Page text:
Mitochondria as an important mediator in host-microbe interactions

Identification: Holland, Robin


Description

 

Mitochondria as an important mediator in host-microbe interactions
 
Holland, R.L.1, Phillips, H.1, Blanke, S.R.1,2
1College of Veterinary Medicine, 2School of Molecular and Cellular Biology, University of Illinois, Urbana Illinois, USA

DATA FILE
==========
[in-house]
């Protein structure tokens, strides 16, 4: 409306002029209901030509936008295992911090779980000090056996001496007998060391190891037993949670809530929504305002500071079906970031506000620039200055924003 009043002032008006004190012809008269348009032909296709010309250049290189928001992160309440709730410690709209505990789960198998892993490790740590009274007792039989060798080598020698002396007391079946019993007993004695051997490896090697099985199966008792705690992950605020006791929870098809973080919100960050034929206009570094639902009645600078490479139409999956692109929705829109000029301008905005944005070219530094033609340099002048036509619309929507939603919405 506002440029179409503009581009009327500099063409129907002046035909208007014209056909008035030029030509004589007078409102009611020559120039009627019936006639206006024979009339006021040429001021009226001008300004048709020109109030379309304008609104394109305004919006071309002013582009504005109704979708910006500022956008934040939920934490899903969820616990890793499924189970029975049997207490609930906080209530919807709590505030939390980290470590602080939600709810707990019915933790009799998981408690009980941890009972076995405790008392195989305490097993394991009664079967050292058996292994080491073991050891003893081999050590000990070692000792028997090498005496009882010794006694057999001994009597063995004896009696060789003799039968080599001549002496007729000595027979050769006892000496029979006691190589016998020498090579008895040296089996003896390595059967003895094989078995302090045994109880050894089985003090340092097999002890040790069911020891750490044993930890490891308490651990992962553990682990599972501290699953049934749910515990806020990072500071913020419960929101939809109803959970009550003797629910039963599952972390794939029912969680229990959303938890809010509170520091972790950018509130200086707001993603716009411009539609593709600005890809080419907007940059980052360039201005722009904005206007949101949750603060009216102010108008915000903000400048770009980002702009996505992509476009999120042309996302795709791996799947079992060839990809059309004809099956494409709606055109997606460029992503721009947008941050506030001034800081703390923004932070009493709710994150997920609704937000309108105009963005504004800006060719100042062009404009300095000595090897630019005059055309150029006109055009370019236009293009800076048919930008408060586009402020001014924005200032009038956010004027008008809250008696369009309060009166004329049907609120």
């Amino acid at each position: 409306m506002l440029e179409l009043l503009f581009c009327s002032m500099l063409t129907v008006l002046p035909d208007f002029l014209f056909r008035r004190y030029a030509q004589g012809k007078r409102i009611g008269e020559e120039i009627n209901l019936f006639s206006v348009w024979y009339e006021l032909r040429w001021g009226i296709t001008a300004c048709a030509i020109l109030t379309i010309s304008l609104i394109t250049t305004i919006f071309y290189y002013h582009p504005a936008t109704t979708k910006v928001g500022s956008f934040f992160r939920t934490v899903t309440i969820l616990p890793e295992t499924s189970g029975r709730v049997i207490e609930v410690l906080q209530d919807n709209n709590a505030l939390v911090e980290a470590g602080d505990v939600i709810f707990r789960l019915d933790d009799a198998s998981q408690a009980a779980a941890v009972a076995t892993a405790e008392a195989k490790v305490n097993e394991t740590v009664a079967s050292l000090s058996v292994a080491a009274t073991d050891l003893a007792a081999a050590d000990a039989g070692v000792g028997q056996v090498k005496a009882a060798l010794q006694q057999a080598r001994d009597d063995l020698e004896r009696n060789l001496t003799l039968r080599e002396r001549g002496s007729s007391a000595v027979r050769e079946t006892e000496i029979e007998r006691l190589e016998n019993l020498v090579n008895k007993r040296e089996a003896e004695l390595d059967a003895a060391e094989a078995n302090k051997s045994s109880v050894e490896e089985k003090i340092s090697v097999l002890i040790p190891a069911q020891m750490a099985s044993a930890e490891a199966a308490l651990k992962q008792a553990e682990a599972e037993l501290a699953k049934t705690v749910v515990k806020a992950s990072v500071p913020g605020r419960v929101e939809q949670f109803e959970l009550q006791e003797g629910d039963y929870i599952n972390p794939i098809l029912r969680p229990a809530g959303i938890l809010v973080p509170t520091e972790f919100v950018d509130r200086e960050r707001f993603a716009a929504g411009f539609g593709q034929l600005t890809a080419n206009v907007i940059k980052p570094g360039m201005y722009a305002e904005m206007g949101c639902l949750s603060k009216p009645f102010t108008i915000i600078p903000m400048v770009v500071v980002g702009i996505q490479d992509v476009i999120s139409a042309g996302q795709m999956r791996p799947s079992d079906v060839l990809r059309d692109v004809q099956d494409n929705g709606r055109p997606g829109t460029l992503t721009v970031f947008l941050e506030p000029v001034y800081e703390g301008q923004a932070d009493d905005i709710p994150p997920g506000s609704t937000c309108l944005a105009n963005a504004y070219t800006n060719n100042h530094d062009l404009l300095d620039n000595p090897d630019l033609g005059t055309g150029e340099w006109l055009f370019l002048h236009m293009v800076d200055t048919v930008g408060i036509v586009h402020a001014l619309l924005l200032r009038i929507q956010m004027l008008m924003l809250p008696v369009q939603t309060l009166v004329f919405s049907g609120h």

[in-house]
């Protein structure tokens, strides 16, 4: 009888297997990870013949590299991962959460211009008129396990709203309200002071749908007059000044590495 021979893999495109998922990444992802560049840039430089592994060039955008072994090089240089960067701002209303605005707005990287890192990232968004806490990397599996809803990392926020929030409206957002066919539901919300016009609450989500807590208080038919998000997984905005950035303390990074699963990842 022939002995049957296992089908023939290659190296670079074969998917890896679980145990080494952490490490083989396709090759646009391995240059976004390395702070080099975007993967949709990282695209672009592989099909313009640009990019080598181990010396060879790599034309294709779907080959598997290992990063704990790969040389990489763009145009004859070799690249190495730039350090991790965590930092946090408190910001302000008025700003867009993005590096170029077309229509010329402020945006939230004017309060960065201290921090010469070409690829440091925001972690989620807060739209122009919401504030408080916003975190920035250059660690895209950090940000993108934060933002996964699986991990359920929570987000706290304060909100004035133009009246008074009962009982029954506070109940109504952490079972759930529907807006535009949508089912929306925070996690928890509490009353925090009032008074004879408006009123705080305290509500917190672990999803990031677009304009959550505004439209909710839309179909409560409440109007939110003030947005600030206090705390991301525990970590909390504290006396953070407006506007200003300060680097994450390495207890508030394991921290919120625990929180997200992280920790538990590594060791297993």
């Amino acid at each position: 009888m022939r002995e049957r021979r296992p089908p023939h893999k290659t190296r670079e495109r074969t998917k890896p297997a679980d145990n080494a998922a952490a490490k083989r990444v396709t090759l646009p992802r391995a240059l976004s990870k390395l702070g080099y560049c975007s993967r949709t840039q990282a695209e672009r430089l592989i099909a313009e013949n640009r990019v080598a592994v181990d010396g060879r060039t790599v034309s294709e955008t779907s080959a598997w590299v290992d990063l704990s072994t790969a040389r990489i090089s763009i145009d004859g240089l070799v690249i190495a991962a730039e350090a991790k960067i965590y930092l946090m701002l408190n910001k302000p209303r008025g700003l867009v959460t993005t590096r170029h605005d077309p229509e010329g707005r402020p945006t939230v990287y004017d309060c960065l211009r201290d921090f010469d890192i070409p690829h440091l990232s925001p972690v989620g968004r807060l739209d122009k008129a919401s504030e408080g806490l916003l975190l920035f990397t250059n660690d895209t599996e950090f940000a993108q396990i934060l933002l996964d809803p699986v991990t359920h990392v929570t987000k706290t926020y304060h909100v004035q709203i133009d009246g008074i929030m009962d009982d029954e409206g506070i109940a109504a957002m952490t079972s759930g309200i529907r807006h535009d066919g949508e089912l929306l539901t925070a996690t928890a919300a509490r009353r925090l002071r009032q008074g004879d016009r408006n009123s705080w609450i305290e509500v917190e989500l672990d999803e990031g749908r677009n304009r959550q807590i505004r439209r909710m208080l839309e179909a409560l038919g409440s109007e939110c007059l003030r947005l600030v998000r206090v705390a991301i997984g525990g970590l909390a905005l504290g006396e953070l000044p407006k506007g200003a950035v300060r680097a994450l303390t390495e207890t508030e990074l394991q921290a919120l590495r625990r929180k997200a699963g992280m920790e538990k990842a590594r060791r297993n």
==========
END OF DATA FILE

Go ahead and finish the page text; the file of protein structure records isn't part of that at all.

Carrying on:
As cellular powerhouses, mitochondria are critical for homeostasis. Interestingly, the diversity of mitochondrial functions has been continuing to expand in recent decades, with evidence that mitochondria play a major role in immunity and host-microbe interactions. Although numerous microbes are reported to target mitochondria, little is known on the importance, mechanism, and full extent of host responses to microbe mediated mitochondrial stress. The human gastric pathogen Helicobacter pylori disrupts host cell function through the actions of the secreted mitochondrial targeted toxin VacA. We hypothesized that host cells would respond to VacA mediated mitochondrial damage by activating a quality control response. By measuring mitochondrial structure and function with metabolism assays and fluorescence microscopy, our studies revealed that subsequent to VacA localization to mitochondria and induction of mitochondrial depolarization, fragmentation, and ATP depletion, a quality control response was activated, with restoration of mitochondrial function. Furthermore, the recovery of mitochondrial function was sufficient to prevent the induction of mitochondrial based cell death. Surprisingly, the results of an extensive analysis of mitochondrial mass and mitophagic machinery activation in response to VacA did not support a model of mitophagy induction, but rather activation of mitochondrial derived vesicles (MDVs). VacA exposure concurrently increased the formation of, and associated with, MDVs that further trafficked VacA from mitochondria to intracellular vacuoles. In order to evaluate the importance of VacA-mitochondria interactions in vivo, we developed a novel mouse intragastric toxin infusion model, which revealed VacA to induce parietal cell vacuolation, collapse of gastric pit structure, and inhibition of mucous cell secretion, processes that are dependent upon functional mitochondria. We propose that a disruption of mitochondrial dynamics by VacA, coupled with activation of quality control, creates a suitable microenvironment whereby host cells are viable, but unable to respond to clear H pylori infection. We posit that this toxin-mitochondria interaction facilitates persistent, chronic infections of H. pylori within the human stomach.

 

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